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Processing Life With Creativity

by Courtney Weston a day ago in art

How Making Helped Me Heal

I was encouraged in my creativity at a young age by my parents. As a result, I spent most of my time exploring new crafts and asking for supplies for holidays. I begged my friends to spend time with me, illustrating homemade books. I was fascinated with taking a pair of safety scissors to a stack of primary-colored construction paper. Creating made it seem like anything was possible. For me, it was.

I colored next to my mom at our kitchen table while she sat at her sewing machine making matching clothes for my siblings and me. While on road trips, she would embroider tiny details on a dress I’d soon spill orange juice on and grow out of. She never minded. It was about the process of creativity for her.

Throughout my adolescent years, I followed her footsteps and tried many different mediums of crafting. Painting, drawing, woodworking, forming clay, and then I settled into sewing. When asked what I wanted to do when I grew up, my simple answer was, “I just want to make things.”

Our family moved around often while I was growing up. To handle the change, I turned to crafts. The time it felt so foreign to move to an entirely new state, my mom stood by me while we painted my room with wildflowers so I’d feel at home. The next time my Dad’s job changed, I made personalized good-bye cards to all my friends with my trusty pair of scissors and stack of construction paper. Then, I entered high school and found a place to belong in engineering class, building and inventing. Though filled with change, my childhood was happy because I was free to create.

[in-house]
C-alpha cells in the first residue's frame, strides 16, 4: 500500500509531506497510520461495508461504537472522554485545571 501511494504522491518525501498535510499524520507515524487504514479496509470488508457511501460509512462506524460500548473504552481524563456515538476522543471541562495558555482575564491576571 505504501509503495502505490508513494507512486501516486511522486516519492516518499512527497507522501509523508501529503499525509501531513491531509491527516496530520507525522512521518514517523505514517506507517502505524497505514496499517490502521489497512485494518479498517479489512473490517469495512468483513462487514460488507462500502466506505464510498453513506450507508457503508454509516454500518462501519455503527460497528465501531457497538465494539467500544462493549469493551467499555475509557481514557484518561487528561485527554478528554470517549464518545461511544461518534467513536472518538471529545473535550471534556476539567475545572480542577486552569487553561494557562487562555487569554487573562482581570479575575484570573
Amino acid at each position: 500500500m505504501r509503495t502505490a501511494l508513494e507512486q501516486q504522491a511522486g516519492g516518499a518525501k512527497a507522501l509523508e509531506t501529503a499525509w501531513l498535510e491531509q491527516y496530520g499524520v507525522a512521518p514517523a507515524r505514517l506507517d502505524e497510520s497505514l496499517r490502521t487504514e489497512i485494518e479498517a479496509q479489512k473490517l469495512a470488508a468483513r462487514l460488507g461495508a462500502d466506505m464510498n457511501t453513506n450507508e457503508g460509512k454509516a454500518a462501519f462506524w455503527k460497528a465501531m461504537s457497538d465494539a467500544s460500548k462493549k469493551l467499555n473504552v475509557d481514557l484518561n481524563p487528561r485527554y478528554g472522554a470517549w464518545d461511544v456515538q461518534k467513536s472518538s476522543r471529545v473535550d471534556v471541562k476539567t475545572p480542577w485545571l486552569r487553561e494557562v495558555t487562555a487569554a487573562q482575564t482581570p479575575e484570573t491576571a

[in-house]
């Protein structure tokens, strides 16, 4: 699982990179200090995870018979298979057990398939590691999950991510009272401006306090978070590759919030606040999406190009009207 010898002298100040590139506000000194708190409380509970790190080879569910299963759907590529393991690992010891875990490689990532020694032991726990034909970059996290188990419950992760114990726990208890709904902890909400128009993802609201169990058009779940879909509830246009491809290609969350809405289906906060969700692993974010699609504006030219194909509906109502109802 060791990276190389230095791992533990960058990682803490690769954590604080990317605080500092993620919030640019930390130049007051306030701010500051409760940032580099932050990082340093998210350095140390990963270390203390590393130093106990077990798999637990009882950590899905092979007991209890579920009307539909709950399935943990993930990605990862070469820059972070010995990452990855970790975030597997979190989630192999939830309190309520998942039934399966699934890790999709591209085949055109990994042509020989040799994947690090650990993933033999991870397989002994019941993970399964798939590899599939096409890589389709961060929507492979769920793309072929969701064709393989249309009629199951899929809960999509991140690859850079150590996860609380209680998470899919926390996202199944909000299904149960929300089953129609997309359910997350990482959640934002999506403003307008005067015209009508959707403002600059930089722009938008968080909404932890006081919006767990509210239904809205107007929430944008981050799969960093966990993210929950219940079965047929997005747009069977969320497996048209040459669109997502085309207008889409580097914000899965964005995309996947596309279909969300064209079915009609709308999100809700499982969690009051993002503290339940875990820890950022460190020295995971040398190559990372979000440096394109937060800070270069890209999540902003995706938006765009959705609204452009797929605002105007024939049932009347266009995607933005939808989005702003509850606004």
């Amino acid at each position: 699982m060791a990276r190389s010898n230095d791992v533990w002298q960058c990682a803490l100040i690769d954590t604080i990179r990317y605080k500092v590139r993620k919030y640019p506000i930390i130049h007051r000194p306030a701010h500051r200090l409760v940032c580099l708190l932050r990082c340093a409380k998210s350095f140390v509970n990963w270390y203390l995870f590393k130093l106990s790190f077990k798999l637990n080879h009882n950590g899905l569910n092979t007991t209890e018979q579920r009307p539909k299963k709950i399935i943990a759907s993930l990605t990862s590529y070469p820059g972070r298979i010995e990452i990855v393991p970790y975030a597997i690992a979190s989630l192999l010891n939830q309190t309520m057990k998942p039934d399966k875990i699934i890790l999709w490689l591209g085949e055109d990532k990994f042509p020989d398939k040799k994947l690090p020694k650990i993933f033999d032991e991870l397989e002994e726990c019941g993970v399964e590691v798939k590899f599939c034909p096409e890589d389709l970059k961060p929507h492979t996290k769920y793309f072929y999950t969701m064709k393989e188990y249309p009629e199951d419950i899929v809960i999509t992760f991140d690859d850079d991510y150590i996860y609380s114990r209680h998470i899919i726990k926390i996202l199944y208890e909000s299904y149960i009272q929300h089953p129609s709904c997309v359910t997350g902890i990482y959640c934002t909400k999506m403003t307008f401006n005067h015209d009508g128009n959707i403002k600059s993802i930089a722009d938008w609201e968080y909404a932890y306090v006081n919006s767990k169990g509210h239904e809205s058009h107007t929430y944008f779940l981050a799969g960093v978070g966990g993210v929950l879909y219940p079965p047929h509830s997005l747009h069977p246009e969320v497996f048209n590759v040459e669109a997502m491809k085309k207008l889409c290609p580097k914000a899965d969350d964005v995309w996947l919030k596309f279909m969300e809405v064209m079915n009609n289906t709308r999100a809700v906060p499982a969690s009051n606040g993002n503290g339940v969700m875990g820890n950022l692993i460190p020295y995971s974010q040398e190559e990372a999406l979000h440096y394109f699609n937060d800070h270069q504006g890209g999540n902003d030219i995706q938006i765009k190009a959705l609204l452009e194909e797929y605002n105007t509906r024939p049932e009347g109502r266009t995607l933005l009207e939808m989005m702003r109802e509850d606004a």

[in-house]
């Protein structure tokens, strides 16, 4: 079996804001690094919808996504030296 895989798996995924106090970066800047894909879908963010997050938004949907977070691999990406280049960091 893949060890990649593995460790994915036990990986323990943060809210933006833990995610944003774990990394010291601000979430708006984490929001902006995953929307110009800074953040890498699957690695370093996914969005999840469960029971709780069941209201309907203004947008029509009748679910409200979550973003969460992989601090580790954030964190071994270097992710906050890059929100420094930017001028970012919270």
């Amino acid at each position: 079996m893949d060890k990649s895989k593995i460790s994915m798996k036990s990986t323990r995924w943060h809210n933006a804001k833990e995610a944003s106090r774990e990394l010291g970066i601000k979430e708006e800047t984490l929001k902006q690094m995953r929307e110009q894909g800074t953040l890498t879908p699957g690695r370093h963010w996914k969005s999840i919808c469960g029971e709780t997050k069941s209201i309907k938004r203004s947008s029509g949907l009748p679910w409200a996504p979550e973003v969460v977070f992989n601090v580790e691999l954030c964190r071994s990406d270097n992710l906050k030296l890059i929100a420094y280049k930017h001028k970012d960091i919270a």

That same freedom to create moved me to start a craft blog ten years ago and “just make things,” which led me to pick up my more refined and sharp scissors to a stack of leather to create accessories for my small business.

I became pregnant with my first daughter and found respite in the waiting months of her arrival by creating a gift for her every month for nine months. From hand-stitching a quilt to painting abstract art, crafting helped me process and become more eager to meet her. They were some of the happiest months of my life!

She came on a Saturday morning after a traumatic birth experience. One that left me not only broken physically but mentally. Something I could have never prepared for but could only walk forward in. The days of postpartum were long and dark. I felt empty and lost. She was here and so full of joy, but I felt like I was not.

My husband encouraged me to carve out a unique space to create since my creative space became a nursery. So, slowly, I’d sneak away during nap times to sew. It didn’t matter what I was making. It mattered that I was making.

My mind began to process the trauma of my daughter’s birth experience as I sewed together a dress. As I took my scissors to the gingham fabric, healing was taking place. I connected the dots that this is what I’ve been doing my whole life. Creating was the avenue I used to process the many different moves and changes as a child. Creating helped me make friends in the awkward middle school years. Naturally, creating led to my first business. Creating is how I love my family well. Creating is at the core of all of it.

It was for my mom too. Perhaps her sitting at our kitchen table with her sewing machine was her processing through life and having her happiness restored. With every stitch on the bumpy road trip, she was weaving together the story of her life. Without her even knowing, she was weaving together the story of mine as well. I can’t help but think that I’m doing that for my daughter today.

art
Courtney Weston
Courtney Weston
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Courtney Weston
See all posts by Courtney Weston

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